I'm trying to make a simple line tracing robot, however I couldn't figure out how to connect AGND and DGND of A/D converter(MCP3208) on a simple perfboard design. I need some guidance how to smooth out the noise for AGND and how to connect these two grounds.

The A/D converter that I'm using(MCP3208)

Thank you!

  • \$\begingroup\$ What does the data sheet say that confuses you? \$\endgroup\$
    – Andy aka
    Nov 28, 2015 at 11:06
  • \$\begingroup\$ @Andyaka Actually the general connection of ADCs confuses me. Because I hardly managed to provide a stable Vref using zener diode, however, now most of the people says do not connect the AGND and DGND directly. I couldn't find any simplified design that could fit into my simple application. Do I really need to seperate these two GNDs? \$\endgroup\$
    – Burak.
    Nov 28, 2015 at 11:10
  • \$\begingroup\$ So what advice does the DS give you that is confusing? Also note that the DS says AGND and DGND are connected internally on the chip via 5 to 10 ohms. Single ended measurements are always a risk because 0V at one end of your robot aint gonna look the same as the other end. \$\endgroup\$
    – Andy aka
    Nov 28, 2015 at 11:16
  • \$\begingroup\$ Section 6.5 Utilizing the Digital and Analog Ground Pins \$\endgroup\$
    – Passerby
    Nov 28, 2015 at 11:23
  • \$\begingroup\$ @Andyaka Nothing in DS, it's actually the web that confused me Telling me to separate pins. So what connection doyou recommend for this particular chip, I can check that as an answer because It'll provide straightforward explanation to make me understand. I'm using all 8 CHs to IR sensor array, SPI communication with FPGA, I got 4.7V zener diode and 1k Resistor to provide Vref, the only thing left is the grounding, thats what I couldn't figure out, because I'm newbie in electronics, knowing the necessity of separation of these two grounds, I couldn't figure out how to connect those GND pins . \$\endgroup\$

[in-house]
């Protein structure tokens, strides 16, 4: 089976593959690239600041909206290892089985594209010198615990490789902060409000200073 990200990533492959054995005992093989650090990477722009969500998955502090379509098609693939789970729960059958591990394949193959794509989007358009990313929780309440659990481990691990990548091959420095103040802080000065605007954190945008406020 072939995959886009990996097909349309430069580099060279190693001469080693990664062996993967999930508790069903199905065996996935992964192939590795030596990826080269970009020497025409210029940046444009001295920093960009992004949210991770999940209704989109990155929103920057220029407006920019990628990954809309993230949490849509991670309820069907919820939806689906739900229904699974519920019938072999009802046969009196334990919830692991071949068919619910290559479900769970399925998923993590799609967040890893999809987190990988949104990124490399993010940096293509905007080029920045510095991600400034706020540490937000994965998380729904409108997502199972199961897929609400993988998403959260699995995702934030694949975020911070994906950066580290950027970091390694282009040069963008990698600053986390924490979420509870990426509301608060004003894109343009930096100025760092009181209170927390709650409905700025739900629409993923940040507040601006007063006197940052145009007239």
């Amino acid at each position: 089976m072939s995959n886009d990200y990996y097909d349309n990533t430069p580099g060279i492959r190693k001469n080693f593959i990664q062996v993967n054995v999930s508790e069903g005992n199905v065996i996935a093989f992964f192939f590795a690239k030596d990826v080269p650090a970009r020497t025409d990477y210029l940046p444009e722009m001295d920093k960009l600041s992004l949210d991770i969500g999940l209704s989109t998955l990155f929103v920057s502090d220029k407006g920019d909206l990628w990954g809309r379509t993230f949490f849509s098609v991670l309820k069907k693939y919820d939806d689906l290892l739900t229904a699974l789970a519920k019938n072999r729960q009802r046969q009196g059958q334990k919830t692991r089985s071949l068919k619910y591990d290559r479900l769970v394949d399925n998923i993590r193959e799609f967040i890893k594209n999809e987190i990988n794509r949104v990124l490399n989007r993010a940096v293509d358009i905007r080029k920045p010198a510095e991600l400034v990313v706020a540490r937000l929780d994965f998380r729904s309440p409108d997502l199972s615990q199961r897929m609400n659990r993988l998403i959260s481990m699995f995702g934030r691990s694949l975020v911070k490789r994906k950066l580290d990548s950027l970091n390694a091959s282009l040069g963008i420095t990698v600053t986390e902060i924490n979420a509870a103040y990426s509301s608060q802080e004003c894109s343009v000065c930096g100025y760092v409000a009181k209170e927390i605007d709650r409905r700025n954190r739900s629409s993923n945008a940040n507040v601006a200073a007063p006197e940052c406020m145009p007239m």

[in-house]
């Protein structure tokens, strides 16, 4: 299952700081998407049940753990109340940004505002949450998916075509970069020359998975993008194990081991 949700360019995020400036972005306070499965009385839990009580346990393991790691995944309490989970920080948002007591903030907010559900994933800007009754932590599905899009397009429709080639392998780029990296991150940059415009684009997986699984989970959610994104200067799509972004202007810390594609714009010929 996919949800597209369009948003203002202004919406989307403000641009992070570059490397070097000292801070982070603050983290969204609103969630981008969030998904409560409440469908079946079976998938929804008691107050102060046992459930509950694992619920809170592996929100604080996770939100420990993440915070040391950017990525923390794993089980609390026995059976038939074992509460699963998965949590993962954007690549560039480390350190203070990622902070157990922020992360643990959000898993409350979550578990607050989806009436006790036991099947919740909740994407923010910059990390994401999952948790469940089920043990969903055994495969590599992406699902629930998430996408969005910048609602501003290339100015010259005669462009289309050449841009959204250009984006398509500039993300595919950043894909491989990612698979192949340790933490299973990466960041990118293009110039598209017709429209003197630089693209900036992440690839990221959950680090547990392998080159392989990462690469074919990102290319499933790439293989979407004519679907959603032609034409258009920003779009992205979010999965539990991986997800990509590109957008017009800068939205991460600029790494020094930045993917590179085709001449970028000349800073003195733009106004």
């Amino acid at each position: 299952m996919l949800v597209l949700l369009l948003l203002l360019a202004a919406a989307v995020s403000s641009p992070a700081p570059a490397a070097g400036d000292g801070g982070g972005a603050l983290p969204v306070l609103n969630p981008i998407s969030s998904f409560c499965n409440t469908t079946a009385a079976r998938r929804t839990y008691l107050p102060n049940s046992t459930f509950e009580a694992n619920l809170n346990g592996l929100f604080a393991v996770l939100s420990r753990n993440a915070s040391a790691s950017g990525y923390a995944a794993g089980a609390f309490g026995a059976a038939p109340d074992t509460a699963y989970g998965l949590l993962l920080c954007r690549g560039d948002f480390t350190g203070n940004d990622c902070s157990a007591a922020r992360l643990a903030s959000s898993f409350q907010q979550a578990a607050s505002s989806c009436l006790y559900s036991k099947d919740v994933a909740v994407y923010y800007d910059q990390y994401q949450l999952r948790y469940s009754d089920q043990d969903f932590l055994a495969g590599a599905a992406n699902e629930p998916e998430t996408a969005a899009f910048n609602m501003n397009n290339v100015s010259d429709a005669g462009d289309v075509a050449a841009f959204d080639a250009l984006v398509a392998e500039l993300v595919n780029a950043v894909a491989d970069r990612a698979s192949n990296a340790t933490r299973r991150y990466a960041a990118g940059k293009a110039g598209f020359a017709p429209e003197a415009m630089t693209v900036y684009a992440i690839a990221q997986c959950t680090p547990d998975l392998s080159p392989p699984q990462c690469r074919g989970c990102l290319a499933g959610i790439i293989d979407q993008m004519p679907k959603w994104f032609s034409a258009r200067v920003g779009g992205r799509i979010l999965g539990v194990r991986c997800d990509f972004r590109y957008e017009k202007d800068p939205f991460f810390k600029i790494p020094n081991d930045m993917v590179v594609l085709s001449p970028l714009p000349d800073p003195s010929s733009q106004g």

– Burak.
    Nov 28, 2015 at 11:27

2 Answers 2


Given your level of experience, I suggest you focus on making a single low impedance ground. Separate analog and digital grounds never benefit digital circuitry. If they are not done correctly, they also do not benefit analog circuitry. So just ground everything together (no separate analog and digital ground). Use boards with continuous solid ground planes. You can also make an artificial GND plane on a single layer board using copper tape.

If you have to run wires from board to board, make half of the wires GND. In other words, for every signal that goes from board to board, there should also be a ground wire. For every power connection that goes from board to board, there should also be a ground wire. Twist each power or signal wire with its dedicated GND. This will save you a lot of trouble.

Each board should have room for a large bulk capacitor of at least 220 uF. This is in addition to the 0.1 uF per power pin and/or whatever is recommended by the chip vendor.

Order a kit of cable ferrites so that you have it ready just in case you have unexpected noise problems. The board-to-board wires can be routed through the ferrites to suppress high frequency noise.

In the schematic, place small resistors in series and small capacitors to ground on the analog inputs coming back from the reflectance array. Basically you want to be able to make an RC low-pass filter at each input. On the layout, place these RC components close to the actual analog input. Make sure you have an array of different resistor and capacitor values on-hand so you can tune the cutoff frequency of the RC filter.

Good luck! Have fun.


A good place to start on how to connect gnds is the following link:


  • \$\begingroup\$ Here, we summarise link contents in the post. It's so that if the link changes, the answer isn't invalidated \$\endgroup\$ Nov 30, 2015 at 3:13

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